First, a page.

A survey by APQC, which polled more than 300 DEI leaders about their motivations, practices and outcomes related to workforce DEI, shed some light on where organizations could be going wrong.
The survey found that fewer than half of the DEI leaders agreed that statements reflective of a diverse, equitable and inclusive work experience describe their organization.
“Treating DEI as an initiative is critical,” said Elissa Tucker, research lead for human capital management at APQC. “Not understanding that DEI is a journey and that undoing long-standing ways of thinking and behaving takes time.”
A couple of reasons why DEI efforts are falling short, Tucker noted, were because organizations were:
- not addressing root causes of inequities,
- mismanaging the chief diversity officer role,
- neglecting people managers and
- focusing too much on the numbers.
“We found 57 organizations in our survey whose DEI leaders reported significantly better outcomes related to workforce DEI,” Tucker said. “When we compared this group of organizations to the other organizations that participated in our survey, we found significant differences in DEI approaches.”
One such “difference maker” is ensuring that DEI is the responsibility of everyone in the organization. Chief diversity officers have authority and provide direction and resources, Tucker said, but for noticeable change to be made, it is key that everyone in an organization is prepared, participating, accountable and incentivized to do their part when it comes to DEI.
Rachael McCann Jones, global DEI solutions leader at WTW, said the success of DEI initiatives hinges on a governance structure, leadership accountability, related investment and agility to adjust as necessary.
She added that when this is done well, which WTW has seen in particular with women, there is an “intentionality” of programs required. This comes in the form not only of the strategic review of career frameworks and enablement, but the tactical levers of leadership training, skilling and developmental opportunities that are paired with mentorship and sponsorship.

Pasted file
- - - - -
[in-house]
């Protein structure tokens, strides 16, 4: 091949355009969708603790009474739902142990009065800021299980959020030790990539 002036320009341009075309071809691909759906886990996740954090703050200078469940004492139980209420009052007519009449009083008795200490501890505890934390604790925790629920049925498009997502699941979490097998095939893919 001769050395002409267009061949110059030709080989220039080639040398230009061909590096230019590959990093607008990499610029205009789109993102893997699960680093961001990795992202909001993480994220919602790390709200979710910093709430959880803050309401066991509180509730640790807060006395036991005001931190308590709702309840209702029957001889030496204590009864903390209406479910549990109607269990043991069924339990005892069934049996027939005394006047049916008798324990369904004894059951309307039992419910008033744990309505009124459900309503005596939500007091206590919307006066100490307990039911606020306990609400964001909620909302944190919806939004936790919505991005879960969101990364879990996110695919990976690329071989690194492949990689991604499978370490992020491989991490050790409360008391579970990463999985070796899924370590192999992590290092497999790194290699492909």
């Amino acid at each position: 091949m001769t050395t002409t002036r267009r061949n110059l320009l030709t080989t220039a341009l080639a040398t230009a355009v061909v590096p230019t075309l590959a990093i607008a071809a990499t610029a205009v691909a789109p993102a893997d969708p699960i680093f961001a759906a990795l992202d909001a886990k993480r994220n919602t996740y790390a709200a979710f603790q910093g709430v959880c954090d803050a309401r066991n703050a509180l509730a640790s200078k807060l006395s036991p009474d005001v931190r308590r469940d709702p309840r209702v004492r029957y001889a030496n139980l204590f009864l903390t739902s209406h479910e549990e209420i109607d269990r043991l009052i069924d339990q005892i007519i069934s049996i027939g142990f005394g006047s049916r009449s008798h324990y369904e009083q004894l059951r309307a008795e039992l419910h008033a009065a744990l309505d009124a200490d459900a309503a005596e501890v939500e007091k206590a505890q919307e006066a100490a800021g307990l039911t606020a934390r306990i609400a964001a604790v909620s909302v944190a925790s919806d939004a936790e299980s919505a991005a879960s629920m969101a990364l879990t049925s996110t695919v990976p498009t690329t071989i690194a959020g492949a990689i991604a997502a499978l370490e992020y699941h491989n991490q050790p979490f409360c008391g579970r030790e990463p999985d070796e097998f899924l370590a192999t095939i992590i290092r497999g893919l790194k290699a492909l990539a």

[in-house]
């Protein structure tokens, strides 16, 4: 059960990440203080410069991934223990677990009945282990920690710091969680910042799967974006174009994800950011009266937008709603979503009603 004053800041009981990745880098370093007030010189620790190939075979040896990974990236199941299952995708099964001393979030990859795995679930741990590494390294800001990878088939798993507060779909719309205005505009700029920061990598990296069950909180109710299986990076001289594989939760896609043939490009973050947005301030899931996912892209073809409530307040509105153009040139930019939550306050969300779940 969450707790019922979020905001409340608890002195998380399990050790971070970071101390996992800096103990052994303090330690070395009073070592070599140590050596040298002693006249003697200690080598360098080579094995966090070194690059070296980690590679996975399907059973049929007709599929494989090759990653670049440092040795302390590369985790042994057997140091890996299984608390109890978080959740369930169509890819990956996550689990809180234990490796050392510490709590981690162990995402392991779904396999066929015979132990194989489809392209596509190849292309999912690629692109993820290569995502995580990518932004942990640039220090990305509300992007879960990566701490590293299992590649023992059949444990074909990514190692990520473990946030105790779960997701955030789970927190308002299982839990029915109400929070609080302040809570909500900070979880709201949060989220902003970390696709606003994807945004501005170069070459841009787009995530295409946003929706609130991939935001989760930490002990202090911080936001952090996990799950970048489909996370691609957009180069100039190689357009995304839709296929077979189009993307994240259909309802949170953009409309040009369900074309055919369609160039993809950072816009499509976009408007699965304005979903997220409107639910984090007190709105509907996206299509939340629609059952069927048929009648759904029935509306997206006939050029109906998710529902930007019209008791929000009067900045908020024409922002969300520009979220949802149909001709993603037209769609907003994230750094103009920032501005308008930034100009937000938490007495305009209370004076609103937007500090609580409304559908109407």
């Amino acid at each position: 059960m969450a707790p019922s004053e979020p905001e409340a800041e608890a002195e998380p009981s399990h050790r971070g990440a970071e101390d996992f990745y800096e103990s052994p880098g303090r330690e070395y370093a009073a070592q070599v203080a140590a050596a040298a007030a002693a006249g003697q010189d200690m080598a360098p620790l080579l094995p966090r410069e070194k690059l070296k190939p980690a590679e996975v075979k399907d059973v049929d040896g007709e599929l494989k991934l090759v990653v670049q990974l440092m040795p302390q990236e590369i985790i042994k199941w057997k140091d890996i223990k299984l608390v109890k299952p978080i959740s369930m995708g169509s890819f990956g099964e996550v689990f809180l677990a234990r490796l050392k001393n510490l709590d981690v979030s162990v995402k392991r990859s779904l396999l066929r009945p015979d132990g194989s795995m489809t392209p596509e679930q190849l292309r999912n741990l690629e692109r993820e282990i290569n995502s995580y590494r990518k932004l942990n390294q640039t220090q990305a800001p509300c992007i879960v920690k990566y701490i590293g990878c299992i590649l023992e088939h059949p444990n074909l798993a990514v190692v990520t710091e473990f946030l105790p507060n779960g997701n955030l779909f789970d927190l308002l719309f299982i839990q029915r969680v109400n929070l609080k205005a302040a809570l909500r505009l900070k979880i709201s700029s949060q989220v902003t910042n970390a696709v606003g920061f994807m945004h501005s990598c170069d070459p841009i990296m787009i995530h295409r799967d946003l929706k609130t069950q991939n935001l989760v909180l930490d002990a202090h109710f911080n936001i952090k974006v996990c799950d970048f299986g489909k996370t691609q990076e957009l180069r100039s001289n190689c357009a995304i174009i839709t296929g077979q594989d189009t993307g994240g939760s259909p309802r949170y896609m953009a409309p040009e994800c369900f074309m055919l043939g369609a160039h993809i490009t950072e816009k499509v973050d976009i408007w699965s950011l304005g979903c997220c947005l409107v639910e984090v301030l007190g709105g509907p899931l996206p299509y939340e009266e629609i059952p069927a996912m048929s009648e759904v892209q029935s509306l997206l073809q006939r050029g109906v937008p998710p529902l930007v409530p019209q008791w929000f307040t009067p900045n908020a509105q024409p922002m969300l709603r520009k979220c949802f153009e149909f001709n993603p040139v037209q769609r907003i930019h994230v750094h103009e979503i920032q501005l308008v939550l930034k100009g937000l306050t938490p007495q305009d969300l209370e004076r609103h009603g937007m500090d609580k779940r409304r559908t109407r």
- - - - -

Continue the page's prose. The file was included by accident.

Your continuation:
“Effectively, a business plan and roadmap are required, with accountability at each step,” McCann Jones said. “This provides employees greater transparency that the words of commitment to greater representation at leadership are backed by action. And that improves trust and willingness to engage.”
The Financial Incentive of DEI
Amid an uncertain economic environment where many organizations are looking to cut costs, many are decreasing their investment in DEI programs, Neal said. This approach, however, is somewhat counterintuitive, as studies have indicated that organizations that rate well in DEI metrics tend to have better performance and higher profits.
DDI’s data echoes other studies, as its research found a strong correlation between diversity and financial performance, with organizations that have above-average diversity 2.4 times more likely to financially outperform their peers.
Organizations with high-quality DEI practices also have stronger employee engagement and agility, with leaders four times more likely to understand and act on changing customer needs and perspectives.
“DEI is good for the bottom-line, for people and for society,” Neal said. “CEOs have publicly pledged to make unprecedented levels of investment in DEI. Employees, recruits, customers, community leaders — as well as investors — are watching.”